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The current role, and perceived benefits and barriers of secondary care pharmacists facilitating patient participation in Clinical Trials of Investigational Medicinal Products (CTIMPs) conducted within the NHS: A cross-sectional survey.

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JournalJournal of Evaluation in Clinical Practice
DateAccepted/In press - 4 Jan 2019
DatePublished (current) - 28 Jan 2019
Number of pages7
Pages (from-to)1-7
Original languageEnglish

Abstract

Rationale, aims and objectives: Secondary care pharmacists are well positioned within the healthcare system to communicate with patients, and provide guidance and advice regarding drug treatments. They are able to broaden the opportunities to raise the profile of CTIMPs, and positively influence research. This research aimed to investigate the perceived benefits and barriers of secondary care pharmacists being involved in Clinical Trials of Investigational Medicinal Products (CTIMPs), their current role, and the perceived benefits and barriers of developing their role in facilitating patient participation for CTIMPs (e.g. by identifying or recruiting potential participants).
Methods: A cross-sectional quantitative online survey circulated to pharmacy professionals within the UK.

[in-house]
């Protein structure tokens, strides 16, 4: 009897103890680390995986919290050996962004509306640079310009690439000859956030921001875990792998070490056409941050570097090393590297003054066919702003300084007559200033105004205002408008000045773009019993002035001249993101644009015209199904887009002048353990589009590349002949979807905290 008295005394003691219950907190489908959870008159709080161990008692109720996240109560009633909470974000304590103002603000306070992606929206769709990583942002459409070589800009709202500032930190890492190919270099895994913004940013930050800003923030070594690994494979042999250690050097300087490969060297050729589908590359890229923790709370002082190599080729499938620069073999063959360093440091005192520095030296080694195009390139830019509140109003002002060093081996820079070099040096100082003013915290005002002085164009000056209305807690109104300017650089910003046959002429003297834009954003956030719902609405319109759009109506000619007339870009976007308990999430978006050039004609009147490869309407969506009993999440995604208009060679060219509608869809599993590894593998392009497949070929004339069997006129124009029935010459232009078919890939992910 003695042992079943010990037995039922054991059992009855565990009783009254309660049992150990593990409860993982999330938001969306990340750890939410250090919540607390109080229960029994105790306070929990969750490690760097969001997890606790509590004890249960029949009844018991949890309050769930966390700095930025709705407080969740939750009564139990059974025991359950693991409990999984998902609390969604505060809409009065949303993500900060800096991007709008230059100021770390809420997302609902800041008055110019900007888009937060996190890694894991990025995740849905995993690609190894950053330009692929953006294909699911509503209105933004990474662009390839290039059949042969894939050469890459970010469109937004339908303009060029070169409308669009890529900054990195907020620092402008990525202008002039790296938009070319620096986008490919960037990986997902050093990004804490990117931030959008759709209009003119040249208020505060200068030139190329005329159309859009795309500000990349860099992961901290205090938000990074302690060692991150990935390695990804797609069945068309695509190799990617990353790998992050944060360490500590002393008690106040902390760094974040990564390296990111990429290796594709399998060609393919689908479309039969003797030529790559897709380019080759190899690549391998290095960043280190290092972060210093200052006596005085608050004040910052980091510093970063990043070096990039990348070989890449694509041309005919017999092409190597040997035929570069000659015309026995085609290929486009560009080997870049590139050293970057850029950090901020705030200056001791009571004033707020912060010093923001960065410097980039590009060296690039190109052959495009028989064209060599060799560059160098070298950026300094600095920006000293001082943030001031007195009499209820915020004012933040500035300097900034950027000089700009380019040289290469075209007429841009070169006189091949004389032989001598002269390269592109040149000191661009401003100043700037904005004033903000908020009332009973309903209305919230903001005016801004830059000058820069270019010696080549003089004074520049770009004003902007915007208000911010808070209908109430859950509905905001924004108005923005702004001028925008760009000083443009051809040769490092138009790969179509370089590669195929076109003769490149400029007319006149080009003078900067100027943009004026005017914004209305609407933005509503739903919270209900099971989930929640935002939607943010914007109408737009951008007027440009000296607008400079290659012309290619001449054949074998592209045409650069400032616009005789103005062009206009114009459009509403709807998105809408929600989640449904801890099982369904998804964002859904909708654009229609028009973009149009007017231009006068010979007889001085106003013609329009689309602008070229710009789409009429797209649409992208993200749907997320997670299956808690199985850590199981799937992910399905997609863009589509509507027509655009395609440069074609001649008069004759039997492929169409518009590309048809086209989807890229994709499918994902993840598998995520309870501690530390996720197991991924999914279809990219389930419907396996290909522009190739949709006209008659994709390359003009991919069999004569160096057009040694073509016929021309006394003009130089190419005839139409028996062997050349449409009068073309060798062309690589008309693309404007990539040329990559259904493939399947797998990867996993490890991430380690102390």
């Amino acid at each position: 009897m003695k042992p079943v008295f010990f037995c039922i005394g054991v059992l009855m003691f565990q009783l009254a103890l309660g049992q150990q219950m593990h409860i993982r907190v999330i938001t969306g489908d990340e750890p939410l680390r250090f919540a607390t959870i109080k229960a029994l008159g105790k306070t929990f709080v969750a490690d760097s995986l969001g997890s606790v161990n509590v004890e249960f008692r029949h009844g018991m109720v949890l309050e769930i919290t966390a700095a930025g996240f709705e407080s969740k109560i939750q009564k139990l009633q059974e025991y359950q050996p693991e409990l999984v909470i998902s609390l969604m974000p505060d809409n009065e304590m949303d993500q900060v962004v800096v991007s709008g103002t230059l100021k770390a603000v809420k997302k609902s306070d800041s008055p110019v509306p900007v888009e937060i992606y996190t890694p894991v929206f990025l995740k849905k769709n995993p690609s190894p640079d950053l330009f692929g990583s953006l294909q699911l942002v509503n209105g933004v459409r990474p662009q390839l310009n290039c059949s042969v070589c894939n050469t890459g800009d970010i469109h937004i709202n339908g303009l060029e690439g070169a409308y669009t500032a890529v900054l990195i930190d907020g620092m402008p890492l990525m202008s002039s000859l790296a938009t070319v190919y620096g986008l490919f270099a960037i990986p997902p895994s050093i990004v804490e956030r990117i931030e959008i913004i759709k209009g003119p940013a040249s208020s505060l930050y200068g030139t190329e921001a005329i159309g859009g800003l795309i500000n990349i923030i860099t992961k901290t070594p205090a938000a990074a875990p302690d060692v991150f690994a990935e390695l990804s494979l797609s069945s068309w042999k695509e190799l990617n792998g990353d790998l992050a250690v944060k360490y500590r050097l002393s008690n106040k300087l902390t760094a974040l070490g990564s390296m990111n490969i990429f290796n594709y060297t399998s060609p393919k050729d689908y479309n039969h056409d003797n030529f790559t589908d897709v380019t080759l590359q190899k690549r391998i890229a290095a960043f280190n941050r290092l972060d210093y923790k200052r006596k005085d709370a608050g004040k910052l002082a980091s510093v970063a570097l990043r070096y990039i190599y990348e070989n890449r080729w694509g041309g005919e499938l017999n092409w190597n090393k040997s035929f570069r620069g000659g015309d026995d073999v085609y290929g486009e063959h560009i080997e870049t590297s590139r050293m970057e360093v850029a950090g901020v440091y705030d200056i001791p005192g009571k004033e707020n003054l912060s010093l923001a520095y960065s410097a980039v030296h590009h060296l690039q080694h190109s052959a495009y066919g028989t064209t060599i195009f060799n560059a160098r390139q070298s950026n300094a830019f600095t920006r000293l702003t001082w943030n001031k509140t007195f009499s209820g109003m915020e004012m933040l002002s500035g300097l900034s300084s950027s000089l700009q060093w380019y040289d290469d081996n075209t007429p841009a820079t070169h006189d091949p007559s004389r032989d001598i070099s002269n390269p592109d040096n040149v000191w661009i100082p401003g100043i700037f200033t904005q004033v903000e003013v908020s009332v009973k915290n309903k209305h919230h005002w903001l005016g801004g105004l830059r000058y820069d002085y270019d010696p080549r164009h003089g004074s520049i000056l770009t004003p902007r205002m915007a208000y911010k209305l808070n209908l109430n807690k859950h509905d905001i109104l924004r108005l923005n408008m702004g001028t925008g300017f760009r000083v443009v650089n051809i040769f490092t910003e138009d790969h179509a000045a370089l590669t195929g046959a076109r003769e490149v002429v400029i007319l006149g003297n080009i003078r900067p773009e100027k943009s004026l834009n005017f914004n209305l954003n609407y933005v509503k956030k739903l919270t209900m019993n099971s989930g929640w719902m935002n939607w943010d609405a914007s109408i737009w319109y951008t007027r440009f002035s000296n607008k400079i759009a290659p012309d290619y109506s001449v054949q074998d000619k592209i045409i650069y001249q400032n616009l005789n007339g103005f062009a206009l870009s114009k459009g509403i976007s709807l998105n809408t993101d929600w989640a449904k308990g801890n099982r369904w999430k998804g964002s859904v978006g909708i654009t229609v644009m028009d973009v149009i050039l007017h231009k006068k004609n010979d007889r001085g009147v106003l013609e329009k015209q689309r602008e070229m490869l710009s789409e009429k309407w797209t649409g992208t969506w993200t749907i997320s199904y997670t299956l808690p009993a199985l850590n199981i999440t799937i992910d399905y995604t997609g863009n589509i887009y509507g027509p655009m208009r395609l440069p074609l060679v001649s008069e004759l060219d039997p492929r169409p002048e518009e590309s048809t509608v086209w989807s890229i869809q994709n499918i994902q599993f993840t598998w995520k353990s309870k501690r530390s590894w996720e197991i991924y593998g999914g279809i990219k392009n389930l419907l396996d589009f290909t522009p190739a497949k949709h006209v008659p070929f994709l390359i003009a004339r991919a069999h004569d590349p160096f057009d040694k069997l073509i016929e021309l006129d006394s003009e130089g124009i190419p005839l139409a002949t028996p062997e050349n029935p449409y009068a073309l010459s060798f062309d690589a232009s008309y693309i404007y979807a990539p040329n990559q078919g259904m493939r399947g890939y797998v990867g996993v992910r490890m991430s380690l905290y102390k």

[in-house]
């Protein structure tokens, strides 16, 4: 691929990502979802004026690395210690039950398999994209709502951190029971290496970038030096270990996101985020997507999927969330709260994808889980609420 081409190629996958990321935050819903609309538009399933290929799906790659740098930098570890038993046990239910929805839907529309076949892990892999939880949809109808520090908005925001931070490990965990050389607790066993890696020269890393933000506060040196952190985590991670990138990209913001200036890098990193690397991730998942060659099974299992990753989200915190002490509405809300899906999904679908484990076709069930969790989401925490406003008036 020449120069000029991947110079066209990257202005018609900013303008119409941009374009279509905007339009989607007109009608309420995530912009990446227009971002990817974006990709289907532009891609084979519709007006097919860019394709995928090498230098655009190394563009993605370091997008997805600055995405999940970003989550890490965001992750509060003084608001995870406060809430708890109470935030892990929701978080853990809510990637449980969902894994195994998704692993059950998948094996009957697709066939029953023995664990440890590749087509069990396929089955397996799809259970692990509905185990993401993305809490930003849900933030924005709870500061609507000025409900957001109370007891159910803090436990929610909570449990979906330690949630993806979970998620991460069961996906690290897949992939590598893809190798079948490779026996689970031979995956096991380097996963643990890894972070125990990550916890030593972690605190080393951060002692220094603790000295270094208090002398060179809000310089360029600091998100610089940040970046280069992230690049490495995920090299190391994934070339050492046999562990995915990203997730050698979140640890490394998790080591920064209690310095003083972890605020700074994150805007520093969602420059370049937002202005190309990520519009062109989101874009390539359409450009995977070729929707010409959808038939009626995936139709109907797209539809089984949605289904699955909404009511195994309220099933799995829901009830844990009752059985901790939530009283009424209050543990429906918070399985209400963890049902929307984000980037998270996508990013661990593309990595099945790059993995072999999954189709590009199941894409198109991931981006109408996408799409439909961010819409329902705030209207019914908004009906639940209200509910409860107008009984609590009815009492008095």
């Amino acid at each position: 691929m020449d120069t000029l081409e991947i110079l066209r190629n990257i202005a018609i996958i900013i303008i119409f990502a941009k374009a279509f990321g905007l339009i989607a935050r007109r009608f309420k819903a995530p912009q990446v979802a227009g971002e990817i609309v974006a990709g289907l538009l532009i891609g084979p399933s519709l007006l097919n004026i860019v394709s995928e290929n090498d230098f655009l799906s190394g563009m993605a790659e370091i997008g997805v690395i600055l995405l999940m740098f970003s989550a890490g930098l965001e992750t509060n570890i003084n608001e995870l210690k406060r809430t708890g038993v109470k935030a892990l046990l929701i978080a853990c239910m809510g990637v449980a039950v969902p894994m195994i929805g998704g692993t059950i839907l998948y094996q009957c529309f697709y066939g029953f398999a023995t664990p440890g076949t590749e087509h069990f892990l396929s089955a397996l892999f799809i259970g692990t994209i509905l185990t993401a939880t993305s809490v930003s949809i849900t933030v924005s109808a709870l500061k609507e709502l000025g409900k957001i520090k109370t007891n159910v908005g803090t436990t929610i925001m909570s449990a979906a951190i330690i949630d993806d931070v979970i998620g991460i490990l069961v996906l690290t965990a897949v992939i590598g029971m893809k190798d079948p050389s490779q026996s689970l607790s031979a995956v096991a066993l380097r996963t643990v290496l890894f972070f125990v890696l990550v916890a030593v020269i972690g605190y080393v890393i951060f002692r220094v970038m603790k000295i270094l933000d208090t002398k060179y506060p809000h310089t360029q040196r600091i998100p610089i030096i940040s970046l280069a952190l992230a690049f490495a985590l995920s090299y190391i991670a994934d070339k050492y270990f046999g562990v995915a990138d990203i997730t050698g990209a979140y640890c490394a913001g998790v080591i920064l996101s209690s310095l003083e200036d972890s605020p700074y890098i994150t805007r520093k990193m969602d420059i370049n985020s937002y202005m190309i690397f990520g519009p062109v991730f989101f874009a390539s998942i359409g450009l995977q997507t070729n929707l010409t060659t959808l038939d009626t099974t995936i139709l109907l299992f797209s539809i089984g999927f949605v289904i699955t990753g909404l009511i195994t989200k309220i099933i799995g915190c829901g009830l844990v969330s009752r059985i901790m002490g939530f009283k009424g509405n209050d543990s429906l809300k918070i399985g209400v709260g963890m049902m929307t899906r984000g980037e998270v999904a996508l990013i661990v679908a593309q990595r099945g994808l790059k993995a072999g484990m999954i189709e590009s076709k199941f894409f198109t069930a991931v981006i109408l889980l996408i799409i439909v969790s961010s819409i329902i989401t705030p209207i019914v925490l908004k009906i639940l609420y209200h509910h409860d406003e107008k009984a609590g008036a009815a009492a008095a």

Results: Involvement in CTIMPs and the facilitation of patient participation offered several benefits including improved communication and relationships with other healthcare professionals, developing the profession, developing training and knowledge, and exploring a personal interest. The main barriers to involvement included a lack of opportunities or awareness of opportunities, time, and funding or resources. Those employed at sites with a larger number of CTIMPs agreed more with the disadvantages, however they also showed greater agreeance towards the benefits of pharmacy being involved in facilitating patient participation.
Conclusions: Most respondents do not currently have a role in identifying or recruiting potential participants. Despite this, being involved in CTIMPs and the facilitation of patient participation was suggested to offer several benefits. Given many participants agreed there are barriers to their involvement, future research should focus on exploring organisational and individual challenges with the aim of enabling pharmacists to support recruitment activities.

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